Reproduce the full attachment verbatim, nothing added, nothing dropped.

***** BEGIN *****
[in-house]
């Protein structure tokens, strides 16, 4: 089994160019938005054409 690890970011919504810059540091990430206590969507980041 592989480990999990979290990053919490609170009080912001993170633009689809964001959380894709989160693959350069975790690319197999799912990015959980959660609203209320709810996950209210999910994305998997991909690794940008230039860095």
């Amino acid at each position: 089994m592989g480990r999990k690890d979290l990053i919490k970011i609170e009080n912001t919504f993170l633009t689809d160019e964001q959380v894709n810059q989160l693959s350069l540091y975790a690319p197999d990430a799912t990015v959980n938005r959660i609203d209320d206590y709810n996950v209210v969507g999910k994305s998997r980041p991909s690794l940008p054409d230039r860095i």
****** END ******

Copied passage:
[in-house]
């Protein structure tokens, strides 16, 4: 089994160019938005054409 690890970011919504810059540091990430206590969507980041 592989480990999990979290990053919490609170009080912001993170633009689809964001959380894709989160693959350069975790690319197999799912990015959980959660609203209320709810996950209210999910994305998997991909690794940008230039860095």
């Amino acid at each position: 089994m592989g480990r999990k690890d979290l990053i919490k970011i609170e009080n912001t919504f993170l633009t689809d160019e964001q959380v894709n810059q989160l693959s350069l540091y975790a690319p197999d990430a799912t990015v959980n938005r959660i609203d209320d206590y709810n996950v209210v969507g999910k994305s998997r980041p991909s690794l940008p054409d230039r860095i």